Merck & Co's Keytruda shows potential in head and neck cancer use
Merck & Co might be able to find another use for its immunotherapy Keytruda in first line head and neck cancer, after revealing promising phase 3 trial results.
US-based Merck said the pivotal phase 3 trial investigating Keytruda monotherapy as a first-line treatment in recurrent or metastatic head and neck squamous cell carcinoma (HNSCC) had met one of its targets in tumours expressing high levels of the biomarker PD-L1.
An interim analysis showed the trial met a primary endpoint of extending overall survival, compared with the current standard of care, which is Erbitux (cetuximab) from Germany's Merck KGaA in combination with platinum chemotherapy plus 5-fluorouracil.
The results are based on a provisional analysis issued by the Independent Data Monitoring Committee, which found Merck’s drug contributing to “significantly longer patient survival rates”.
Keytruda did not manage to meet the other primary endpoint of progression-free-survival at the time of the interim analysis.
But the past examples show that overall survival rates are often more important for regulators and might lead to approvals on the grounds of extending the survival rate, especially in oncology.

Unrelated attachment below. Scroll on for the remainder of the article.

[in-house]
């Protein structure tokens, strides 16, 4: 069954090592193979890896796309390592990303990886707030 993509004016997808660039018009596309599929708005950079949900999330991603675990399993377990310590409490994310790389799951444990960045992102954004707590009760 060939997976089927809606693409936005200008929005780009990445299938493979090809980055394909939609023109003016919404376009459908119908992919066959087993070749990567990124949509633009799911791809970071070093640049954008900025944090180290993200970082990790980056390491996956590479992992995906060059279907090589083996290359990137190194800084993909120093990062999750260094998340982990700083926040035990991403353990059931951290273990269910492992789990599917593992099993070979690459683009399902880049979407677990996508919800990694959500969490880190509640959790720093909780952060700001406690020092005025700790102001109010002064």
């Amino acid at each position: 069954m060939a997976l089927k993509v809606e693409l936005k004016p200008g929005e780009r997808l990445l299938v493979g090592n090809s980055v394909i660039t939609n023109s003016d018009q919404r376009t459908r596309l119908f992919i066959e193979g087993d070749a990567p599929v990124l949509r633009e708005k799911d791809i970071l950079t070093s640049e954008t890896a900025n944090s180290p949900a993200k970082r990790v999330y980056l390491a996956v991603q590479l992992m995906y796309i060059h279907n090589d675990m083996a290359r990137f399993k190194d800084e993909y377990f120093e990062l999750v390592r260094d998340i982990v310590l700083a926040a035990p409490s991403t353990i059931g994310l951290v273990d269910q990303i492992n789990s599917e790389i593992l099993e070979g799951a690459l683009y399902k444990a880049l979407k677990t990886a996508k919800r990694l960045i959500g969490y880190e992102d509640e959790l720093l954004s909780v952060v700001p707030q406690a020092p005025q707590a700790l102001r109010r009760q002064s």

[caption id="attachment_43756" align="alignleft" width="90"] Roy Baynes[/caption]
Roy Baynes, senior vice president and head of global clinical development, chief medical officer, Merck Research Laboratories, said: “This interim analysis of KEYNOTE-048 trial has shown that Keytruda monotherapy has the potential to help patients with head and neck cancer whose tumours express high-levels of PD-L1.”
“We look forward to presenting these initial results from the KEYNOTE-048 trial at an upcoming medical meeting and are grateful to the investigators and patients for their continued involvement in this important study.”
Keytruda is currently approved for HNSCC but as the second line treatment in patients who do not respond to Erbitux.
If the initial results are confirmed by later trial data then Merck could get Keytruda approved in an indication where its rival, Bristol-Myers Squibb's Opdivo (nivolumab) is yet to be approved.
Worldwide, there were approximately 686,000 new cases of head and neck cancer in 2012, and around 376,000 died from this disease. In the US, there were an estimated 63,000 new cases diagnosed in 2017.